Maybe getting married for the first time at age 48 has something to do with it, but I’ve felt uncomfortable about using this blog to teach women how to be godly wives. Writing articles on false teachers and theological matters seemed more up my alley. And there’s a place for women teaching other women such things.
Scripture also says, however, that older women should instruct younger women particularly on domestic issues. Look with me at the passage in Titus 2:
3 Older women likewise are to be reverent in their behavior, not malicious gossips nor enslaved to much wine, teaching what is good, 4 so that they may encourage the young women to love their husbands, to love their children, 5 to be sensible, pure, workers at home, kind, being subject to their own husbands, so that the word of God will not be dishonored. ~~Titus 2:3-5 (NASB95)
I liked focusing on the phrase “teaching what is good,” taking it to include teaching sound doctrine, I still believe that’s a legitimate application of this phrase, and I think women sorely need such teaching because of all the false teachers that prey on women who aren’t well-grounded in the Word. But I tended to ignore the bulk of what older women should teach younger women because I felt inadequate.
Having been unable to have children or keep house due to physical disability, I’m still reluctant to offer counsel on those two areas. I certainly encourage younger women to embrace motherhood, and I strongly advocate staying at home and homeschooling children whenever possible (I’m aware that single moms don’t have those options since my mom was widowed when we were 7 and 10). So I don’t anticipate writing a great deal about motherhood.
On the other hand, my feelings of inadequacy concerning the other categories Paul lists in this passage seem rather silly, given the fact that in August John and I will celebrate our 20th wedding anniversary. If God hasn’t taught me to be a godly wife by now, shame on me!
Thankfully, verse 5 expands on the principles of loving one’s husband and children. It begins by saying that older women should teach younger women to be sensible. That term alone could fill multiple blog posts. How does being sensible help us love our husbands and children? For that matter, how does being sensible apply to single women? We are conditioned these days to let emotions dictate our actions, so we need Biblical counsel on bringing those emotions under control.
It follows, therefore, that older women must teach younger women the art of self-control. We teach this art by example, though our example should be accompanied by explanation and instruction. To set the example, we need to go back to verse 3, which describes appropriate conduct that older women should walk in.
Self-control covers a large spectrum of attitudes and behaviors, ranging from managing our thought lives to maintaining healthy diets to thinking twice before posting that snarky comment on social media. I’d definitely like to write some posts discussing ways we can control ourselves. Our culture obviously doesn’t encourage self-control these days, making it more important than ever to model it and teach younger women why it matters.
Similar to self-control, we must teach purity. This purity can refer to sexual purity, which should be a given. Sadly, it’s not. Just a few weeks ago, for example, there was a major firestorm on Twitter because some professing Christian women considered it outrageous for anyone to ask them to dress modestly. Throughout the years, I’ve seen women come to church in inappropriate attire. John has helped me rid my wardrobe of questionable clothes. Sexual purity extends way beyond activities with men we aren’t married to, and young ladies desperately need guidance in this area.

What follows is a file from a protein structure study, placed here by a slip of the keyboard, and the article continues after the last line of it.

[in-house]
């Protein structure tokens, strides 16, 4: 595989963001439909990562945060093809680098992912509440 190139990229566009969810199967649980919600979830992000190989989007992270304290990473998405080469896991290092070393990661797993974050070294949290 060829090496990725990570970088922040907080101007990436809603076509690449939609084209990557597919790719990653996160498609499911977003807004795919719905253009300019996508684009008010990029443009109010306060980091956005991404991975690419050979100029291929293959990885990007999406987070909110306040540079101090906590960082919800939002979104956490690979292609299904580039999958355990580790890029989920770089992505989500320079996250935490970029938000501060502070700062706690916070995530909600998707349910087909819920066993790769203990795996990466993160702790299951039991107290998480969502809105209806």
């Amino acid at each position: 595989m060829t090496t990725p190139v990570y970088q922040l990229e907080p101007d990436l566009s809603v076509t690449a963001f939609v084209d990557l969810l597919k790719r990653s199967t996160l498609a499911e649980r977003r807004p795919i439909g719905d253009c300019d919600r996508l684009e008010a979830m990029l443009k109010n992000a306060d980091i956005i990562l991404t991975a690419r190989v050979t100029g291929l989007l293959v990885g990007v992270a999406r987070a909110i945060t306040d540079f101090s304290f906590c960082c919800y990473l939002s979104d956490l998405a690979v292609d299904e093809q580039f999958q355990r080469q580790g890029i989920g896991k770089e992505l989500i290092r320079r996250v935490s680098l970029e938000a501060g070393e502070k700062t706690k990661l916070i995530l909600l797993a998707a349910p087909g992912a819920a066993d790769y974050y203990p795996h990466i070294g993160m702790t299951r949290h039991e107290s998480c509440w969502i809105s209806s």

Purity might also extend to purity in the Christian faith, or doctrinal purity. If indeed it does extend to doctrinal purity (as I believe it does), the work of women’s discipleship falls under that umbrella. So I won’t abandon blogging about doctrine and discernment. Pure devotion to Christ absolutely must be our ultimate priory!
Older women must also teach younger women to be kind. In a self-indulgent environment like Crete, people often used anger to accomplish their goals. Kindness, therefore, would stand out as a different way of life. And, boy howdy, it stands out in the 21st Century, doesn’t it? Like Crete in the time of Titus, our present society brims with hostility. Women are encouraged to assert ourselves, and we tend to do so through anger and bullying.
Lastly, older women should teach our younger counterparts to submit to their own husbands. That’s never a very popular idea, and it definitely needs to be carefully and consistently taught. Yet submission in family structure, as Paul demonstrated in Ephesians 5:22-33, models how the church relates to Jesus Christ. It serves as a testimony to a rebellious culture.
A recent conversation showed me that even some women in the Reformed camp have rejected the command to submit to their husbands. One accused my husband of coercive behavior because he made a decision that I didn’t completely agree with (interestingly, it was a decision I really wanted him to make). Her assessment of my submission revealed her rebellion against God’s roles for men and women in marriage.
As a result of that conversation, I see the need to start blogging more about submission to husbands. About being a godly wife in all the areas Paul lists in his letter to Titus. If The Outspoken TULIP is about discipling women, shouldn’t I disciple as Scripture directs older women to disciple?
At age 68 and approaching my 20th wedding anniversary, I finally believe I’ve been adequately equipped to blog about godly marriage. I’m still a very imperfect wife, and I have to confess daily that I fail. Nevertheless, the Lord is working repentance into me. Seeing Him change my attitudes and behaviors towards John assures me that I’m ready to write about marriage.